Nolan’s Notes: What’s the Point of Collaborating?

When I was a kid, we had a recluse who lived just down the street from us. I’m talking the movie stereotype of a recluse. You had to be up past your bedtime to catch him coming or going; he never ventured out during regular people hours. All the curtains were closed all the time, the lawn had long since reverted to a field of native species. Every Thanksgiving, just as we were ready to serve it up to the family, my mom would make up a plate ahead of everyone else. She’d dish up a healthy serving of everything, with plenty of gravy and two dinner rolls, and wrap it up with tin foil. Then, without a word, she’d hand it to me. While everyone started passing the feast around the table, I’d pop down the street, and knock on the recluse’s door, carefully set the plate down on the stoop, knock again, and step back 10 feet. Only then would he open the door—just a crack—and say, “Thank you!” I’d wish him a happy Thanksgiving and sprint home to catch up with our meal. I’d be sliding into my seat before the food was done being passed around. The next morning, mom’s plate would be resting on the recluse’s stoop, cleaned, and waiting for pick-up. That’s the kind of giving I’m talking about.

Still, things could go too far, give too much away. When it did, talk turned to spiteful rhinectomies.

That seems to have been a persistent thinking pattern in business over the past few years. In a marketplace with compressed margins, lots of competitors, and customers demanding tight schedules and challenging builds, the idea has been to keep all the business to yourself. After all, you worked hard for that sale.

SMT-Jun2022-cover250.jpgBut that was then; this is now. Demand for electronics continues to be high; customer requirements can be challenging to our skill set. When we can do a fair portion of the work, but not all of it, instead of turning the job away, many are turning to collaboration. This idea drove the design of our cover this month. The main result can often be built up from numerous other constituent parts. Our product portfolio, like the largest pencil, may be a mini supply chain in and of itself—if we’re collaborating effectively, that is.

When we first started planning this issue, we used the word “partnership” in our working title. Partnership certainly is one way to collaborate. Creating close working relationships with manufacturing specialists who can extend your capabilities for your customers is one obvious way to collaborate. But there are others.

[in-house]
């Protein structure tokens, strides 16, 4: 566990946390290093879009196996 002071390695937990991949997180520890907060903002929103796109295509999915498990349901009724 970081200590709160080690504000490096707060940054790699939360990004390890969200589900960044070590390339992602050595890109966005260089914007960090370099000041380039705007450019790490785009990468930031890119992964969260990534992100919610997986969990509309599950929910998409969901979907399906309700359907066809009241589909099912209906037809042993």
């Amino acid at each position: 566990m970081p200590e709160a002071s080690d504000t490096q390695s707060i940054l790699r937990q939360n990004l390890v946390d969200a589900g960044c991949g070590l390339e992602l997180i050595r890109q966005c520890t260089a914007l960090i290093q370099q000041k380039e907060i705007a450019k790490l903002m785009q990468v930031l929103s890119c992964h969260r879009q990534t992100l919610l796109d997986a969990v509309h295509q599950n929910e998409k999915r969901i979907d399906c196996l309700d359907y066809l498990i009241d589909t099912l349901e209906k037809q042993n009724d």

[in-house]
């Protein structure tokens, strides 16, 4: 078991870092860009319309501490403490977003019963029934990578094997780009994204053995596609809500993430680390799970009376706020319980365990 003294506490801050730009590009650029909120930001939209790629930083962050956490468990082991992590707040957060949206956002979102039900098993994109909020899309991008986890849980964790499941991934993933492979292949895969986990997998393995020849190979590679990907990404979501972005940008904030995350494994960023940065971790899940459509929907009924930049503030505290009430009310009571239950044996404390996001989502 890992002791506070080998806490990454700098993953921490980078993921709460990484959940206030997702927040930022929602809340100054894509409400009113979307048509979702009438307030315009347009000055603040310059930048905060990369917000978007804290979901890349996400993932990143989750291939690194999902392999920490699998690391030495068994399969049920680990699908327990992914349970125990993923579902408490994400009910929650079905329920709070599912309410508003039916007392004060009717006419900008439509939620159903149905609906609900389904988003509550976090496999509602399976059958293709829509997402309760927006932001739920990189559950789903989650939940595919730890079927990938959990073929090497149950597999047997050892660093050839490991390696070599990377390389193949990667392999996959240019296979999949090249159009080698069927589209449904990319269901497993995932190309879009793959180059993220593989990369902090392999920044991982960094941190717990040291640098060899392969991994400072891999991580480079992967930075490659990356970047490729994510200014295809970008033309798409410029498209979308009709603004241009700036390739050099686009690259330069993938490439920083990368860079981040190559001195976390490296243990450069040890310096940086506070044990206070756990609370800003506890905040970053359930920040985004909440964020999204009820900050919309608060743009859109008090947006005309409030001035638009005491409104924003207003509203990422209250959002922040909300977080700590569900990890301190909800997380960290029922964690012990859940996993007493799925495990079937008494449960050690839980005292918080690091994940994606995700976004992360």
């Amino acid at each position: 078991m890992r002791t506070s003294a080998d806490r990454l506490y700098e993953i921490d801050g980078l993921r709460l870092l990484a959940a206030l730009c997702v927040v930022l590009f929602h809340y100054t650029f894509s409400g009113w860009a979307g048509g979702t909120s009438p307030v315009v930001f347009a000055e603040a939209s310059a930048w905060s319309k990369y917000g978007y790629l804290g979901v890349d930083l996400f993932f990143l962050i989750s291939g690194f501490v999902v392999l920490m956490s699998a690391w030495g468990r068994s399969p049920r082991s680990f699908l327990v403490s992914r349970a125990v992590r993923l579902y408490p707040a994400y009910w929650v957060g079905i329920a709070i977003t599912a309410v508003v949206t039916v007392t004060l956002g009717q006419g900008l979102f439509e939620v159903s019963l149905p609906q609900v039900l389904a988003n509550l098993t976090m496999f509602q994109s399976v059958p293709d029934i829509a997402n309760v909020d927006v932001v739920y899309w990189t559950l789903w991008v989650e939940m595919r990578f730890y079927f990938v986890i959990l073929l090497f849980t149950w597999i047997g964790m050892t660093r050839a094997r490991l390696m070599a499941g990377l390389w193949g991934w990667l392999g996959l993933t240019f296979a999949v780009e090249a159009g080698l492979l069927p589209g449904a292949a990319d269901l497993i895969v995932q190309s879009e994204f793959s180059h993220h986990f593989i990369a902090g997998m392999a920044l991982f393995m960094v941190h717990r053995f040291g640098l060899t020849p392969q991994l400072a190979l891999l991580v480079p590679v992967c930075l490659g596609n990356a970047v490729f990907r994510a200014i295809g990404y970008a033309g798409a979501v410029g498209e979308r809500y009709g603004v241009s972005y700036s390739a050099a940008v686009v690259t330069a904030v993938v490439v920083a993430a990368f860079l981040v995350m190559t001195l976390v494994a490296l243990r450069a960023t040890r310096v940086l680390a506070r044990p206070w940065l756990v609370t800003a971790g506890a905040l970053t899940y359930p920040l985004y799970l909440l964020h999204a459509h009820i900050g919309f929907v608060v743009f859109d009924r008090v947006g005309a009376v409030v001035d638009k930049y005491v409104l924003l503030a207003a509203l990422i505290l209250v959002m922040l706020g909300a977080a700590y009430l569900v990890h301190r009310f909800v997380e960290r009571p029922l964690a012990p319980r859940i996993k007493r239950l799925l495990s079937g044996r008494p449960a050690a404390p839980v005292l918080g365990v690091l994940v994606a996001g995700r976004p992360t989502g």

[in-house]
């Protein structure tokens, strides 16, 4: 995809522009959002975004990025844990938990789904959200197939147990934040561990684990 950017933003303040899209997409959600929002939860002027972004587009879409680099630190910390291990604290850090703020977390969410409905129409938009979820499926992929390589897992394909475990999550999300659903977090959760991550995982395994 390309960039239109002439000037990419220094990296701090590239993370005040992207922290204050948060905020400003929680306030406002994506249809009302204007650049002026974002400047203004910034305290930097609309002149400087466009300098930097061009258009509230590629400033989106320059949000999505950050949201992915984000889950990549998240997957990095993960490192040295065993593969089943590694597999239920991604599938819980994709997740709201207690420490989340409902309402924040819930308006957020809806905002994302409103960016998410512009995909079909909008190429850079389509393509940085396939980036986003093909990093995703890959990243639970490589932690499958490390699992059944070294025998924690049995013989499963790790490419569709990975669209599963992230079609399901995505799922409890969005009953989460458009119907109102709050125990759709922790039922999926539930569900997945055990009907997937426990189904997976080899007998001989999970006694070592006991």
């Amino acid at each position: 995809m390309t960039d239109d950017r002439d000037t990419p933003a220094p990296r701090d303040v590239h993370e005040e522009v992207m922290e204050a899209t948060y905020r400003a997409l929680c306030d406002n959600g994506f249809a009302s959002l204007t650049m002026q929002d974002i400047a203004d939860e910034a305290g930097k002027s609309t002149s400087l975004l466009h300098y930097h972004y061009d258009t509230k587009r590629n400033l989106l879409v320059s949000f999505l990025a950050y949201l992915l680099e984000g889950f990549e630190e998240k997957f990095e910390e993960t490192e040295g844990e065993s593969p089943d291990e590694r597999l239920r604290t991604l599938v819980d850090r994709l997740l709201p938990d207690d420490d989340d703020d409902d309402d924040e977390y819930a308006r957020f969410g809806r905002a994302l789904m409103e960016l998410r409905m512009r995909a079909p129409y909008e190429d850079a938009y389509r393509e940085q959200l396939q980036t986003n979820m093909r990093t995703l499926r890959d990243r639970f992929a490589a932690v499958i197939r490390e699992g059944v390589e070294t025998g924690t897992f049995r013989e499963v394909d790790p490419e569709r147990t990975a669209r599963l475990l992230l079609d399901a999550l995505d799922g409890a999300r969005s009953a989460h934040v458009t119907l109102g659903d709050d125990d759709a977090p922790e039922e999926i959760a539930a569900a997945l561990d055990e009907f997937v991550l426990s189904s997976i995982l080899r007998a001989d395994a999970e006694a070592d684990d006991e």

Collaboration can also look like proactive communication with customers as well as vendors, as showcased by our interview with Dan Beaulieu and representatives from fabricators and a material supplier. The conversation focuses on an entire assembly project and high-level collaboration ideas.

Columnist Emmalee Gagnon makes the point that collaboration can be an internal resource management exercise as well. Collaboration can also take the form of corporate responsibility, as ICAPE’s Lea Maurel suggests. She writes, “A 2015 Nielsen survey showed that more than 50% of consumers are willing to pay more for a product or service if the company prioritizes sustainability. It's a real indicator that consumers are asking more of companies. Companies should not just exist to make a profit but should give back to society and have a positive impact.”

That process of customers asking more of their vendors is an open invitation to collaborate with customers to grow into their needs, as well as an opportunity to develop partnerships.

Of course, those same customers tend to link environmental safety to sustainability. Hazardous chemicals and conflict-free mineral sources, therefore, play into corporate responsibility as well. In this issue, we step even further up the supply chain to get a take on the mineral/mining dichotomy. It’s worthwhile to remember that what we specify in our designs propagates as a demand all the way back to the mines digging up the ore to make the metals we consume. We provide an overview on the market dynamics from Noelle Lovern, as well as a compelling interview with mining CEO Shaun Dykes. In an industry like ours, where 90-day forecasts are often considered “strategic,” it’s mind-bending to consider that mining companies forecast out 20 years or more, and that our industry demands are a small part of their overall forecasting. Read our interview with Dykes to learn more about the how and why.